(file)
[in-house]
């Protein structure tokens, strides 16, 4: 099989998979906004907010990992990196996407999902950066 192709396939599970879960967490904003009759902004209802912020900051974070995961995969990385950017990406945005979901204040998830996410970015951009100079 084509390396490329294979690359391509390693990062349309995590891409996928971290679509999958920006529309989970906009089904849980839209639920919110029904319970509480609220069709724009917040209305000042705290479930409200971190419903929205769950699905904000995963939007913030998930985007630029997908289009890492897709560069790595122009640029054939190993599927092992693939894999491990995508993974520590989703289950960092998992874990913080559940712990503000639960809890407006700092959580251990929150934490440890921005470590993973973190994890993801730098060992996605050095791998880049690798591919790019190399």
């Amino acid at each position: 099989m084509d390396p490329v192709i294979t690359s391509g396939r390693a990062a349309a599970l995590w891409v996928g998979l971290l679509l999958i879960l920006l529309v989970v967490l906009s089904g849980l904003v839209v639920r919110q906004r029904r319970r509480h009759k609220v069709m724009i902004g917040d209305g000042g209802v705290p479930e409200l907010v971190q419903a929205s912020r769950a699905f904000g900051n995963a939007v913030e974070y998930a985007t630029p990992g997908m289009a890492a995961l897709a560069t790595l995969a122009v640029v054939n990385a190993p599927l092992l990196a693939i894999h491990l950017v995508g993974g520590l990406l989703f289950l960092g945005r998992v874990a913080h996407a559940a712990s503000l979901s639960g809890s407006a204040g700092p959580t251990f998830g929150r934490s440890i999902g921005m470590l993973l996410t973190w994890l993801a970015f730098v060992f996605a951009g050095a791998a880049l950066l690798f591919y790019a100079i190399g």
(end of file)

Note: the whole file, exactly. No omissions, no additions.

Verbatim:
[in-house]
């Protein structure tokens, strides 16, 4: 099989998979906004907010990992990196996407999902950066 192709396939599970879960967490904003009759902004209802912020900051974070995961995969990385950017990406945005979901204040998830996410970015951009100079 084509390396490329294979690359391509390693990062349309995590891409996928971290679509999958920006529309989970906009089904849980839209639920919110029904319970509480609220069709724009917040209305000042705290479930409200971190419903929205769950699905904000995963939007913030998930985007630029997908289009890492897709560069790595122009640029054939190993599927092992693939894999491990995508993974520590989703289950960092998992874990913080559940712990503000639960809890407006700092959580251990929150934490440890921005470590993973973190994890993801730098060992996605050095791998880049690798591919790019190399």
């Amino acid at each position: 099989m084509d390396p490329v192709i294979t690359s391509g396939r390693a990062a349309a599970l995590w891409v996928g998979l971290l679509l999958i879960l920006l529309v989970v967490l906009s089904g849980l904003v839209v639920r919110q906004r029904r319970r509480h009759k609220v069709m724009i902004g917040d209305g000042g209802v705290p479930e409200l907010v971190q419903a929205s912020r769950a699905f904000g900051n995963a939007v913030e974070y998930a985007t630029p990992g997908m289009a890492a995961l897709a560069t790595l995969a122009v640029v054939n990385a190993p599927l092992l990196a693939i894999h491990l950017v995508g993974g520590l990406l989703f289950l960092g945005r998992v874990a913080h996407a559940a712990s503000l979901s639960g809890s407006a204040g700092p959580t251990f998830g929150r934490s440890i999902g921005m470590l993973l996410t973190w994890l993801a970015f730098v060992f996605a951009g050095a791998a880049l950066l690798f591919y790019a100079i190399g």